9. Sister Mary Jeremiah, O.P., Heart of Jesus, Heart of 
Catherine , (Lufkin, unpublished manuscript, 1985), p. 68. 

10. Garrigou-Lagrange, p. 67. 

11. Gilby, Appendix 6, p. 82. 

12. Aumann , Appendix 5, p. 114. 

13. Aumann, Appendix 4, p. 113 (2a 2ae. 45, 2). 

14. Aumann, Appendix 4, p. 112. 

15. Simon Tugwell, O.P. The Way of the Preacher , (Spring- 
field: Templegate Publishers, 1979), p. 22. 

16. Garrigou-Lagrange, p. 66. 

17. Garrigou-Lagrange, p. 80. 

18. Guy Bedouelle, O.P. St. Dominic: The Grace of the Word , 
transl. by Sr. Mary Thomas Noble, O.P. (San Francisco: Ignatius, 
1987), p. 20, 40. 

19. Bedouelle, O.P. p. 48. 

20. Michael Casey, O.C.S.O., Athirst For God: Spiritual Desire 
in Bernard of Clairvaux / Sermon on the Song of Songs Kalamazoo: 
Cistercian Publications, 1988), p. 35. 

21. Franz Jozef van Beeck, S.J., God Encountered (San 
Francisco: Harper and Row, 1988), vol. 1, p. 36. 

22. M. D. Chenu, O.P., Is Theology a Science? , vol. 2 of the 
Twentieth Century Encyclopedia of Catholicism, transl. by A. H. 
N. Green-Armytage (New York: Hawthorn Books, 1959), p. 49-50. 

23. van Beeck, S.J., p. 163. 

24. Van Beeck, S.J., p. 35. 

25. Gilby, O.P., Appendix 5, p. 59. 

26. Thomas Phillippe, O.P., The Contemplative Life , transl. 
by Carmine Buonaiuto (New York: Crossroad, 1990) p. 94. 

27. Gilby, O.P., Appendix 5, p. 64. 


28. Jeremiah, p. 68. 

29. Garrigou-Lagrange, O.P., p. 63 

30. Ronald J. Zawilla, O.P., "Dominican Spirituality" in The 
New Dictionary of Catholic Spirituality , ed. by Michael Downey 
(Collegeville: Michael Glazier, Liturgical Press, 1993) p. 290. 

31. Yves Congar, O.P. The Word and the Spirit , transl. by 
David Smith (San Francisco: Harper and Row, 1986) p. 9. 

32. St Irenaeus, "Against the Heresies" in The Liturgy of the 
Hours , vol. Ill (New York: Catholic Book Publishing Co., 1975) 

p. 1499. 

33. M. Basil Pennington, O.C.S.O., "Wisdom", New Dictionary 
of Catholic Spirituality . 



Sister Mary of Jesus, O.P. 
Bronx, New York 

Lord, teach me your way, 

how to walk beside you faithfully , 

make me single-hearted in fearing your name. 1 

The word "study" rarely appears in the Old Testament and then 
not usually in the context we, as twentieth century readers, would 
intend. But it seems to me that this psalm verse relates strongly 
to the concept of study with its implications of teaching and 
learning, faithfulness and perseverance, and a single-mindedness 
that can be all-consuming. This paper will deal with the topic of 
Study for the Dominican Nun, incorporating and defining some 
aspects of these aforementioned points. 

The first encounter with the Creator God is through the gift 
of his revelation, be it mediated through the Church, faith 
community, Scripture, Tradition, the Magisterium, Liturgy or art 
forms. God speaks and reveals: men listen and are called to 
respond. Through Baptism, they are made members of the faith 
community of the Church, are endowed with sanctifying grace and its 
concomitant aids, the gifts and fruits of the Holy Spirit which aid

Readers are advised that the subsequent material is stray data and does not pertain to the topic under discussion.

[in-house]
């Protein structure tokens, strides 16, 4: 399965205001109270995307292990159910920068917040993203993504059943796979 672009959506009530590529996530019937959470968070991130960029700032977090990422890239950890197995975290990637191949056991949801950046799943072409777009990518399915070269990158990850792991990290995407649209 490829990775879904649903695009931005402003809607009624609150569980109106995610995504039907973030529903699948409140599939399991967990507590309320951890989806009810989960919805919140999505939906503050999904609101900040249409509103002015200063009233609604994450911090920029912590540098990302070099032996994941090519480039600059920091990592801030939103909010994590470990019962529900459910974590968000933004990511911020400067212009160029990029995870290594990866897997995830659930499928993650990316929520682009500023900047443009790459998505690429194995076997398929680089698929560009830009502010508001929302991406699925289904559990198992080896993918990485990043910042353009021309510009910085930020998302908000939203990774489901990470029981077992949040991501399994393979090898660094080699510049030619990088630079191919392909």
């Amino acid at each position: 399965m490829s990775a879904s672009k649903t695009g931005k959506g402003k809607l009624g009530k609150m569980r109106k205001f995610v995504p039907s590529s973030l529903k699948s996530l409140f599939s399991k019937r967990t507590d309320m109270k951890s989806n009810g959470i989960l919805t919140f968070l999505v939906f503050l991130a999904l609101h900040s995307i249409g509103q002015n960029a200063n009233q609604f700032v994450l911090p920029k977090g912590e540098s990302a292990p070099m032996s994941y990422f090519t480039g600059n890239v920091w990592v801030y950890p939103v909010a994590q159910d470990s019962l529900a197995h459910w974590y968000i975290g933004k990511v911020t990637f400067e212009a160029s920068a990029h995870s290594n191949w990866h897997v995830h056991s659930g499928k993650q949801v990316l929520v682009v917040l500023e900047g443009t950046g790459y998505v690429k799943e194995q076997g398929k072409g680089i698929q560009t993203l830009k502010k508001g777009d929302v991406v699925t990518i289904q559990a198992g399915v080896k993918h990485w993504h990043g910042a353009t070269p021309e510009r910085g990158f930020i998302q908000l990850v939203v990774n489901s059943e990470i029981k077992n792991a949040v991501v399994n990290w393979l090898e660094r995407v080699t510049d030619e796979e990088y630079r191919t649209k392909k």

in the growth of holiness through the development of virtue, 
through the moral life and ascesis. 

Through a deepened understanding of her baptismal commitment, 
the Dominican nun embraces God through a life of religious vows in 
the monastic setting according to the Constitutions of the Nuns of 
the Order of Preachers. As a Dominican, a daughter of Dominic, a 
"Sister Preacheress, " she is peculiarly engrafted to a tradition 
that is both monastic and apostolic. The nuns, founded earlier 
than the friars and dedicated to the contemplative life, 
nevertheless share in the heritage of their father: they are not 
...excluded from the ministry of the word. For they 
listen to the word, celebrate it and keep it in their 
hearts, and in this way proclaim the Gospel of God by the 
example of their life [LCM, #96] . 
From the beginning the nuns have sought to emulate the example of 
the friars whenever possible. 2 

The Formation Ratio and Constitutions of 1987 emphasize study 
as a vital observance in the life of the Dominican nun. 

Because study is formative, both as a discipline and as 
a means of human and personal growth, the development of 
a habit of serious and consistent study, integrated into 
the daily life of the monastery, will be an important 
aspect of the formation period. [Ratio, #27] 

[Study] nourishes contemplation, but also removes the 
impediments which arise through ignorance and informs the 


practical judgment. fosters the fulfillment of the 
evangelical counsels with a more enlightened fidelity and 
encourages unanimity of mind. By its very constancy and 
difficulty it constitutes a form of asceticism and aids 
mental equilibrium. [LCM, # 100,11.] 


Before commencing to a discussion of the relationship of 
theology and contemplation, it seems appropriate to define the 

Theology is the "disciplined exploration of what is contained 
in revelation," 3 God and his mysteries being the subject of that 
exploration. Congar presents theology as a reasoned account about 
God; a body of knowledge which rationally interprets, elaborates 
and orders the truths of Revelation. 4 

...contemplation is an act of the intellect superior to 
reasoning, a simple view of the truth; and when it is a 
question not of philosophical contemplation, but of that